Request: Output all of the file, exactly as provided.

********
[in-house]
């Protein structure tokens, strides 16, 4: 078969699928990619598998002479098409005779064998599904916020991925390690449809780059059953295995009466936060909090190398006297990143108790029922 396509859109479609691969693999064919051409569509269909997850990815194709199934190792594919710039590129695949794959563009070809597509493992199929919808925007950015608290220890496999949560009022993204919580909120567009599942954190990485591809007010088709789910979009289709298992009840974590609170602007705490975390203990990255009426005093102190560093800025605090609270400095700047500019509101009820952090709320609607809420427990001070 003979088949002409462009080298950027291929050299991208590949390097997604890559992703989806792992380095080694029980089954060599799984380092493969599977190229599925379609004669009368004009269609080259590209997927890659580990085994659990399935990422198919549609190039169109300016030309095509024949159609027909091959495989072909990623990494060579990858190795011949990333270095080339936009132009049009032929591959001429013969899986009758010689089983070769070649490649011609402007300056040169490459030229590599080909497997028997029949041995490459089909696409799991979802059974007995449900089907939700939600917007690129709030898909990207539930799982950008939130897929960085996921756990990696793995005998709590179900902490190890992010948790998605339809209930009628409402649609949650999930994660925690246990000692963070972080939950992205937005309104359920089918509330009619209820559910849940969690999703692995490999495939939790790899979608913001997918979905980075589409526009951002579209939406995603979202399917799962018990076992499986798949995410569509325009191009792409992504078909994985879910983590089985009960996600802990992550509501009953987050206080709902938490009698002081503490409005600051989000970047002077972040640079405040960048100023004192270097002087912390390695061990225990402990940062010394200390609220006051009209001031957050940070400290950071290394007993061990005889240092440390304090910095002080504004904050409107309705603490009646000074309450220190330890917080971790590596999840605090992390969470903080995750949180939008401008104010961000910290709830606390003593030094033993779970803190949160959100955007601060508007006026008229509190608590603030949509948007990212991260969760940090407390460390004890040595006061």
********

[in-house]
């Protein structure tokens, strides 16, 4: 078969699928990619598998002479098409005779064998599904916020991925390690449809780059059953295995009466936060909090190398006297990143108790029922 396509859109479609691969693999064919051409569509269909997850990815194709199934190792594919710039590129695949794959563009070809597509493992199929919808925007950015608290220890496999949560009022993204919580909120567009599942954190990485591809007010088709789910979009289709298992009840974590609170602007705490975390203990990255009426005093102190560093800025605090609270400095700047500019509101009820952090709320609607809420427990001070 003979088949002409462009080298950027291929050299991208590949390097997604890559992703989806792992380095080694029980089954060599799984380092493969599977190229599925379609004669009368004009269609080259590209997927890659580990085994659990399935990422198919549609190039169109300016030309095509024949159609027909091959495989072909990623990494060579990858190795011949990333270095080339936009132009049009032929591959001429013969899986009758010689089983070769070649490649011609402007300056040169490459030229590599080909497997028997029949041995490459089909696409799991979802059974007995449900089907939700939600917007690129709030898909990207539930799982950008939130897929960085996921756990990696793995005998709590179900902490190890992010948790998605339809209930009628409402649609949650999930994660925690246990000692963070972080939950992205937005309104359920089918509330009619209820559910849940969690999703692995490999495939939790790899979608913001997918979905980075589409526009951002579209939406995603979202399917799962018990076992499986798949995410569509325009191009792409992504078909994985879910983590089985009960996600802990992550509501009953987050206080709902938490009698002081503490409005600051989000970047002077972040640079405040960048100023004192270097002087912390390695061990225990402990940062010394200390609220006051009209001031957050940070400290950071290394007993061990005889240092440390304090910095002080504004904050409107309705603490009646000074309450220190330890917080971790590596999840605090992390969470903080995750949180939008401008104010961000910290709830606390003593030094033993779970803190949160959100955007601060508007006026008229509190608590603030949509948007990212991260969760940090407390460390004890040595006061």